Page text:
Credit Angelos, Gillick, Johnson for Orioles' blueprint of success

THE BALTIMORE SUN

There has been no singular architect but rather a collective effort, past and present, that has elevated the Orioles to within arm's reach of the now promised pennant land. It means additional recognition for Peter Angelos, Pat Gillick and Davey Johnson. Their desire to achieve effectiveness merits an A-plus on any report card.

No magic formulas, only diligent attention to detail and an unrelenting willingness by Angelos to spend enormous sums of money. They have combined for a mighty thrust: Angelos, as owner, with an insatiable desire to use financial resources to produce a team that is the best in baseball; Gillick for his perception and quiet resolve in bringing it about; and Johnson, whose leadership skills leave little to be desired.

Angelos has been responsible for putting a winning combination in place, headed by the best general manager and manager in the major leagues. Check their records. Gillick and Johnson revel in any challenge to be the best at what they do. Their hiring came about because Angelos didn't let dollars stand in the way of seeking and signing the best men for the specialized roles they perform -- Gillick appraising player talent and Johnson extracting the best of what they have to give in on-field ability.

Without Angelos reuniting the two former Orioles, it never would have happened. They played together in the Baltimore farm system at Elmira of the Eastern League in 1963 and then applauded the success of each other as they went off in different baseball directions. In fact, Gillick, had it not been for Johnson, would still be basking in retirement after giving up a long-term general managership position with the Toronto Blue Jays that afforded him total autonomy.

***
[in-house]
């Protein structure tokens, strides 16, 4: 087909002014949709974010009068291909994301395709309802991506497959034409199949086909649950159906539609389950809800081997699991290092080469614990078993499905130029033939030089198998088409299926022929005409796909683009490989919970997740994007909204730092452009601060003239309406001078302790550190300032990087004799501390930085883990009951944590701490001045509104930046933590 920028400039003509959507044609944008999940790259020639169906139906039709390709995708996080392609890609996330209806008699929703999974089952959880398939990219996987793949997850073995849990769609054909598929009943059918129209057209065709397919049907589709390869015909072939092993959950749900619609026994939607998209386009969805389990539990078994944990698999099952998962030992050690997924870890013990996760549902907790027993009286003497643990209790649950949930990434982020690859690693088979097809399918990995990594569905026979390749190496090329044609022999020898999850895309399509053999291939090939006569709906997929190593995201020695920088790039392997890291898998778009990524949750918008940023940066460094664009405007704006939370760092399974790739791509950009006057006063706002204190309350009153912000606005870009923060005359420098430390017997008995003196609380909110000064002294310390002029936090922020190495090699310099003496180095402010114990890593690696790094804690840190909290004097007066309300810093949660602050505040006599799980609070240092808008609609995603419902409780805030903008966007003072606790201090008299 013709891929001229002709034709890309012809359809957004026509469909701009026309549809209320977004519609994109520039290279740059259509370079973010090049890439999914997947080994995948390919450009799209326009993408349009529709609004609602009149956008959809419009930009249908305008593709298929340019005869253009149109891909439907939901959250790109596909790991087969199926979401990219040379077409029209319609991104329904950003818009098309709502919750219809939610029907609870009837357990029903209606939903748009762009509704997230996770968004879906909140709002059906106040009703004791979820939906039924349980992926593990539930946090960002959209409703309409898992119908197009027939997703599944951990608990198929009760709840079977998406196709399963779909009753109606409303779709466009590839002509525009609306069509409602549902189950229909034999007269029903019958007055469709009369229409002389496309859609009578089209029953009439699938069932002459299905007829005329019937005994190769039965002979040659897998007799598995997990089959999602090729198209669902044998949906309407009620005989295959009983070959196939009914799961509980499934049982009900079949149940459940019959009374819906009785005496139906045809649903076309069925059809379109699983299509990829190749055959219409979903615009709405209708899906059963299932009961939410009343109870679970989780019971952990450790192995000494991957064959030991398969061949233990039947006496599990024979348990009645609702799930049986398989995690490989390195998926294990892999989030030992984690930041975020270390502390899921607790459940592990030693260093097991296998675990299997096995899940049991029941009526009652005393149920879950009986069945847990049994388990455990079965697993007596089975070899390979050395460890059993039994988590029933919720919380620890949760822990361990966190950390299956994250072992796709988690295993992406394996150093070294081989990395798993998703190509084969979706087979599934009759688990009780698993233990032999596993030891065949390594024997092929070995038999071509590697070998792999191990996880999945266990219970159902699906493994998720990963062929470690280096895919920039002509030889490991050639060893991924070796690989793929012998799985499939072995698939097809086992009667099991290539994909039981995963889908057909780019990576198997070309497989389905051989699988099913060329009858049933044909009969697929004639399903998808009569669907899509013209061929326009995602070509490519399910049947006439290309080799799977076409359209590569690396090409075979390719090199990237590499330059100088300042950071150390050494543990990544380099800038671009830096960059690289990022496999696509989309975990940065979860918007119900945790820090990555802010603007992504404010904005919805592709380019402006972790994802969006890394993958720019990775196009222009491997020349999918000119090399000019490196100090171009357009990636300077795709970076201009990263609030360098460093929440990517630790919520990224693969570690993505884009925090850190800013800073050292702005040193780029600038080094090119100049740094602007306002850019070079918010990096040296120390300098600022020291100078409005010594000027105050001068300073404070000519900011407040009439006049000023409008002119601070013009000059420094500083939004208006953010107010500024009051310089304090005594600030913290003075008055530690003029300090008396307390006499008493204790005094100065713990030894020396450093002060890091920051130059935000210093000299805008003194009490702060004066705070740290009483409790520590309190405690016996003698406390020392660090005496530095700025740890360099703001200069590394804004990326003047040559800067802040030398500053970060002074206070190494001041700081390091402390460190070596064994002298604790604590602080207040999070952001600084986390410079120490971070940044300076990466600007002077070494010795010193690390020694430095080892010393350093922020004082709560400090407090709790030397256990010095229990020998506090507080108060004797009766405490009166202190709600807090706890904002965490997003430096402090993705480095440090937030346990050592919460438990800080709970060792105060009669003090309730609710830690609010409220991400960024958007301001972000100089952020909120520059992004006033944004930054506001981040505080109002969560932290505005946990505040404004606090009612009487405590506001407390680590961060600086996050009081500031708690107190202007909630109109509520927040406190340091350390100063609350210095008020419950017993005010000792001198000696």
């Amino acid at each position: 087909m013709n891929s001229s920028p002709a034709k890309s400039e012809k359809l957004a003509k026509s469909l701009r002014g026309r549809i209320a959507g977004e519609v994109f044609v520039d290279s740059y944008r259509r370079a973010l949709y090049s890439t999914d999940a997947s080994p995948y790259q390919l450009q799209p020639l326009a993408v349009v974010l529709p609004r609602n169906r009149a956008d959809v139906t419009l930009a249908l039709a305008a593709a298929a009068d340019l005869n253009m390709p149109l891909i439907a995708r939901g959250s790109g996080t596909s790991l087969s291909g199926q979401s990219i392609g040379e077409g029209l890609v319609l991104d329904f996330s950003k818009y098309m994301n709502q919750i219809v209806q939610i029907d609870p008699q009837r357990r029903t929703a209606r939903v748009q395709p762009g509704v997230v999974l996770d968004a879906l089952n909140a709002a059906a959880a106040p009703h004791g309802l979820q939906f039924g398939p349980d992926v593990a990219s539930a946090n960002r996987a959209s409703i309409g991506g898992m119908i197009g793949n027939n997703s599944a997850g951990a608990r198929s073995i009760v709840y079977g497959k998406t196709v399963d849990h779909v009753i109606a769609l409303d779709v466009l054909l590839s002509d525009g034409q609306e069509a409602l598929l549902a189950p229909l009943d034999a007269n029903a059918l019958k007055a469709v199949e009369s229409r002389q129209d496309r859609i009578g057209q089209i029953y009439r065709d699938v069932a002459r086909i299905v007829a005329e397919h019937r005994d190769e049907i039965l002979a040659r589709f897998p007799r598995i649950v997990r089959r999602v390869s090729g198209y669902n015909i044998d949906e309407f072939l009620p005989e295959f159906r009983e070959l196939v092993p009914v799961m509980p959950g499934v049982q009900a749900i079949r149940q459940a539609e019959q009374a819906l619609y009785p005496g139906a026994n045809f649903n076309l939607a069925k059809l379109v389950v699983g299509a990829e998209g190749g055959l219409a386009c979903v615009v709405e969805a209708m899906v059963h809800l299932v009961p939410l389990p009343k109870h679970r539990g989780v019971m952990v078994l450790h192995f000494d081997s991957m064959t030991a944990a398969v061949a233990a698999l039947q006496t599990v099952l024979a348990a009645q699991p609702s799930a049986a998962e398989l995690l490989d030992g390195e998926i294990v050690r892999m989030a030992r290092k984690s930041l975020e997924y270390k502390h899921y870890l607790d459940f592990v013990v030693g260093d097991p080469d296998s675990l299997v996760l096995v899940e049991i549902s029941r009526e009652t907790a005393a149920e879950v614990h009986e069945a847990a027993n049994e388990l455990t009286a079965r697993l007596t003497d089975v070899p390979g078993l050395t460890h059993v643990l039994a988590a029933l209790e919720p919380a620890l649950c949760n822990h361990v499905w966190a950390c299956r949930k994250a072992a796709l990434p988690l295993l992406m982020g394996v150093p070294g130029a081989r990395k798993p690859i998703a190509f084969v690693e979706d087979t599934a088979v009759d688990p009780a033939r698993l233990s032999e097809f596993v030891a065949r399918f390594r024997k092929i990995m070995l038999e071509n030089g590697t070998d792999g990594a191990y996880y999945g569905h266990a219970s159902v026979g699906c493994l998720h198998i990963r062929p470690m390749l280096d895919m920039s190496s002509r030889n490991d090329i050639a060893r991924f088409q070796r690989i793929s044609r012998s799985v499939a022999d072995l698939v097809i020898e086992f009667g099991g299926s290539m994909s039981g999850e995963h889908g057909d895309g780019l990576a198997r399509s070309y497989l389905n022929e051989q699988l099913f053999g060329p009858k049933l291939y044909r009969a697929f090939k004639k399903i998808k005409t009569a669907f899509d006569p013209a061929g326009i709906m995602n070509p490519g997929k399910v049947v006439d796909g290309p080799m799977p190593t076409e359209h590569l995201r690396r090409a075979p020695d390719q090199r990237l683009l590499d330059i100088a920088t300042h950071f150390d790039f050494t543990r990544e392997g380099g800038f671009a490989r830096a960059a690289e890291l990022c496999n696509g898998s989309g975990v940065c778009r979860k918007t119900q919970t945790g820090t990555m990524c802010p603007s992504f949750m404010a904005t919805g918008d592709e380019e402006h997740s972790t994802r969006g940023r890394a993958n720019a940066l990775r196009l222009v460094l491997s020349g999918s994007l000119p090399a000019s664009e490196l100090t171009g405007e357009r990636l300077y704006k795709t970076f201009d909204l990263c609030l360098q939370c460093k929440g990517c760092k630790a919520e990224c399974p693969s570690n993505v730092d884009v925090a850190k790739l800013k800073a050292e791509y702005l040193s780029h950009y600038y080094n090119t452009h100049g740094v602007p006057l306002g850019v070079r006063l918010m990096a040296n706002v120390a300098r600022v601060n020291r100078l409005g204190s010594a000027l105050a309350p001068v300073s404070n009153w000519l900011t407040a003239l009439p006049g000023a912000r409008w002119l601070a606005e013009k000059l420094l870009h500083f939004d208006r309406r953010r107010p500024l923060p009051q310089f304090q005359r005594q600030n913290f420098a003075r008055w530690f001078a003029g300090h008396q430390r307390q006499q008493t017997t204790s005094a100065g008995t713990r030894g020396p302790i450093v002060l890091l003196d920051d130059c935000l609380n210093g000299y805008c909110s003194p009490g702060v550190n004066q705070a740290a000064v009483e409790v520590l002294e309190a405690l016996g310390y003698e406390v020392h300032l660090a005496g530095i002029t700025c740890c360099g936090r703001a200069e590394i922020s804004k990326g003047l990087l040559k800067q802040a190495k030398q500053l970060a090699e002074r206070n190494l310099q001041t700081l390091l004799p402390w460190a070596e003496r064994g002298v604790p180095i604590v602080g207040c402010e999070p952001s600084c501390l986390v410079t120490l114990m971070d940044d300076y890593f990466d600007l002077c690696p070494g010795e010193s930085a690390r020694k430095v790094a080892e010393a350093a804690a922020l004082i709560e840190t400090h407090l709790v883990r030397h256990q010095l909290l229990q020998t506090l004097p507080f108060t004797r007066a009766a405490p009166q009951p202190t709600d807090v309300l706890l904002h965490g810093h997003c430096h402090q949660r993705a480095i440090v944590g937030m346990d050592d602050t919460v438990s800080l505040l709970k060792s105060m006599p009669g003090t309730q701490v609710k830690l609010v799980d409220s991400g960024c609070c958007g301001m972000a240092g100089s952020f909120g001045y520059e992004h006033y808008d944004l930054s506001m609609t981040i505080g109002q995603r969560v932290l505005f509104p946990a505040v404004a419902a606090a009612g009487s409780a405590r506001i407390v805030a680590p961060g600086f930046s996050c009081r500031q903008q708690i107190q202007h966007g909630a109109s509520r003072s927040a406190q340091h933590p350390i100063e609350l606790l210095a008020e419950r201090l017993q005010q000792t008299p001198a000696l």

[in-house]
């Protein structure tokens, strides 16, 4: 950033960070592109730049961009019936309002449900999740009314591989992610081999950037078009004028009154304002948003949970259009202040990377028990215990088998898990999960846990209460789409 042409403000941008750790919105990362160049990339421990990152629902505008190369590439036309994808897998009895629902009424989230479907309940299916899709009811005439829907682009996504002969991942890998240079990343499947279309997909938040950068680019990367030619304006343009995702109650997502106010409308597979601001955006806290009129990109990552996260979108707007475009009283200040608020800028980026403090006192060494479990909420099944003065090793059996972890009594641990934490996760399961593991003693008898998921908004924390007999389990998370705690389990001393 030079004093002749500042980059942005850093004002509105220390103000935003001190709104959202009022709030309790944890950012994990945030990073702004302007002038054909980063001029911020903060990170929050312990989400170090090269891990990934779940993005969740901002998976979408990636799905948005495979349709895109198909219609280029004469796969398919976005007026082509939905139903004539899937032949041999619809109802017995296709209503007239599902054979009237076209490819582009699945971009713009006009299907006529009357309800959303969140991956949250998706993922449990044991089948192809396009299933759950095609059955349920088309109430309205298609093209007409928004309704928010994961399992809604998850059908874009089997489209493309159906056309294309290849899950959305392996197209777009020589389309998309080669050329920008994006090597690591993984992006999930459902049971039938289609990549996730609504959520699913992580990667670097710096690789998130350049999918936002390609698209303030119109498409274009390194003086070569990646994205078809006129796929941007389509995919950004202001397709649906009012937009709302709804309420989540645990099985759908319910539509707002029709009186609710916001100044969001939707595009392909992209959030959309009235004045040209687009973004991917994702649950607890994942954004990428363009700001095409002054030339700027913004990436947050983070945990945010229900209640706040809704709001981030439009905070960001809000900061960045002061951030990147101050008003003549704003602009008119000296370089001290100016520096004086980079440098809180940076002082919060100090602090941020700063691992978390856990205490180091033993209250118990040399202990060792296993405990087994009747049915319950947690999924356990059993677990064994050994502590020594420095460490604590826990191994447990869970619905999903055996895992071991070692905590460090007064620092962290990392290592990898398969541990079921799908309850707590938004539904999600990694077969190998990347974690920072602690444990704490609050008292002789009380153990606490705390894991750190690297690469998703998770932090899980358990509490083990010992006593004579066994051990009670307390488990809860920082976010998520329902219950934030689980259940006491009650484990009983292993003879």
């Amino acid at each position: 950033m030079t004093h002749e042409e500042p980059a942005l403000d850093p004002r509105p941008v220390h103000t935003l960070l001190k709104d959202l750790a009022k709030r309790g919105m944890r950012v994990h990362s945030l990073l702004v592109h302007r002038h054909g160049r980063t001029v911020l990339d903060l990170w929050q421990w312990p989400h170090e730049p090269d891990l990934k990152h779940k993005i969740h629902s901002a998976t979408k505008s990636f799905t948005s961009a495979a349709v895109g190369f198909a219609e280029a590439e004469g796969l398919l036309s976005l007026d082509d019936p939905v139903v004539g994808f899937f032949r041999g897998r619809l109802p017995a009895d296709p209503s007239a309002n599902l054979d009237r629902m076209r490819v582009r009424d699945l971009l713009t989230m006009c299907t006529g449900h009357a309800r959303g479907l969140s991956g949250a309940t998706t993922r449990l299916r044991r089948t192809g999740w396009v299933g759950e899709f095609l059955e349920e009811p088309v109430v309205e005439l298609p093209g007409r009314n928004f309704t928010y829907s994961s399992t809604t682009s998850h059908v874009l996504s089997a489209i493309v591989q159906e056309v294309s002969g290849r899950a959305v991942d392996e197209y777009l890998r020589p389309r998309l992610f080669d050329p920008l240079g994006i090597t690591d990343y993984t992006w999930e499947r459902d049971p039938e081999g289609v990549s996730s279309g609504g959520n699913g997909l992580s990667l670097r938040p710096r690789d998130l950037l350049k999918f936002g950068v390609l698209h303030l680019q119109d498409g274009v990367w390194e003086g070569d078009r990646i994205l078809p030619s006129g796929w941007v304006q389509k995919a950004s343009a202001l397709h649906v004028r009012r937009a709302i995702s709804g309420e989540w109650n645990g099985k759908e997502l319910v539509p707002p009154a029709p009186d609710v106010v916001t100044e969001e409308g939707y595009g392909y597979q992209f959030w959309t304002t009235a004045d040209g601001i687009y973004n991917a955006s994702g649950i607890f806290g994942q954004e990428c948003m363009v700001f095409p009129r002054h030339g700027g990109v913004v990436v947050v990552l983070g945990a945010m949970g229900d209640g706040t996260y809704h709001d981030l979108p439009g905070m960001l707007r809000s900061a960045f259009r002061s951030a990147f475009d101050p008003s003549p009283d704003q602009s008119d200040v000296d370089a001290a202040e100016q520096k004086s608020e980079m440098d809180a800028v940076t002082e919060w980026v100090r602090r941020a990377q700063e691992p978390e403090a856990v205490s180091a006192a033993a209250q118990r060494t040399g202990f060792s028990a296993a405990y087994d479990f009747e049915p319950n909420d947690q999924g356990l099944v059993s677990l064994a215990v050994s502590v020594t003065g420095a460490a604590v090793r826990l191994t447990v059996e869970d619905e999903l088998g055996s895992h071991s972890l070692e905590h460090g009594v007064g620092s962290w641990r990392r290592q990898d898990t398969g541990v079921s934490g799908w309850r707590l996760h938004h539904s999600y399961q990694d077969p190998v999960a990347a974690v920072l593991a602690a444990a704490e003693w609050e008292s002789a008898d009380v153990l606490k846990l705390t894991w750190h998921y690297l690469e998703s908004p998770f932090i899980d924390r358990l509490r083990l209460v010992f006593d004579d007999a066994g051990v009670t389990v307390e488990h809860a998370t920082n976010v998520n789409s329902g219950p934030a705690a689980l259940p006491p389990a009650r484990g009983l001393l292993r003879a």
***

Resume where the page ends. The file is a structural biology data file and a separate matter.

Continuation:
The remaking of the Baltimore connection for the two of them, occurring after the 1995 season, fell into place because Johnson, after being hired as manager, quickly suggested to Angelos that Gillick would be a perfect fit for the GM position. That's precisely the way it evolved. It was probably the only time a manager played such a prominent role in helping to hire a general manager, virtually naming his own choice in the chain of command. So much for peculiar precedents.

A box-score recap on how the 1997 Orioles were built, comprising a list of 28 players, offers a revealing insight. It proves the present administration has been responsible for 19 ,, members of the current roster, 16 of them coming via Gillick, and three others when Roland Hemond, now in charge of personnel for the Arizona Diamondbacks, was serving at the pleasure of Angelos.

Hemond, simultaneously, proved the merit of his staying power since he was employed under three Orioles ownerships -- that of Edward Bennett Williams, Eli Jacobs and Angelos. The Hemond/Williams relationship brought in outfielder Brady Anderson, a trade that sent Mike Boddicker to the Boston Red Sox for Anderson and pitcher Curt Schilling, later dispatched by the Orioles in a mammoth deal to the Houston Astros for first baseman Glenn Davis; catcher Chris Hoiles coming from the Detroit Tigers, along with pitchers Robinson Garces and Cesar Mejia for Fred Lynn; and the amateur draft of pitcher Arthur Rhodes.